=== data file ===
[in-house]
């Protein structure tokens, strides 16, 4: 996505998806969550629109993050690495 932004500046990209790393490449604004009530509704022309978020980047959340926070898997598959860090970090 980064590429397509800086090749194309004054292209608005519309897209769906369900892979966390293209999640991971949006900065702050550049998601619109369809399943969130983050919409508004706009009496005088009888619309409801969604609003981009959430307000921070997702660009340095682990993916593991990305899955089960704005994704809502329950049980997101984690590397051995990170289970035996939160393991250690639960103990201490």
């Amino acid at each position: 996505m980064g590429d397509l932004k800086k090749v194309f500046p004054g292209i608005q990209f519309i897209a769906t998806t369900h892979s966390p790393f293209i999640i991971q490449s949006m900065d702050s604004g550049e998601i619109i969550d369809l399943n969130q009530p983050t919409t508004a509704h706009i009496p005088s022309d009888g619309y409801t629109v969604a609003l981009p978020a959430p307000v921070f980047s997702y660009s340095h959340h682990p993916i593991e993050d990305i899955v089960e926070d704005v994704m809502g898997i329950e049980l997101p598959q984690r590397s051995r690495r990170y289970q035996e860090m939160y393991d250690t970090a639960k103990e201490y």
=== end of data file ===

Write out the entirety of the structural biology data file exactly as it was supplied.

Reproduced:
[in-house]
């Protein structure tokens, strides 16, 4: 996505998806969550629109993050690495 932004500046990209790393490449604004009530509704022309978020980047959340926070898997598959860090970090 980064590429397509800086090749194309004054292209608005519309897209769906369900892979966390293209999640991971949006900065702050550049998601619109369809399943969130983050919409508004706009009496005088009888619309409801969604609003981009959430307000921070997702660009340095682990993916593991990305899955089960704005994704809502329950049980997101984690590397051995990170289970035996939160393991250690639960103990201490």
């Amino acid at each position: 996505m980064g590429d397509l932004k800086k090749v194309f500046p004054g292209i608005q990209f519309i897209a769906t998806t369900h892979s966390p790393f293209i999640i991971q490449s949006m900065d702050s604004g550049e998601i619109i969550d369809l399943n969130q009530p983050t919409t508004a509704h706009i009496p005088s022309d009888g619309y409801t629109v969604a609003l981009p978020a959430p307000v921070f980047s997702y660009s340095h959340h682990p993916i593991e993050d990305i899955v089960e926070d704005v994704m809502g898997i329950e049980l997101p598959q984690r590397s051995r690495r990170y289970q035996e860090m939160y393991d250690t970090a639960k103990e201490y």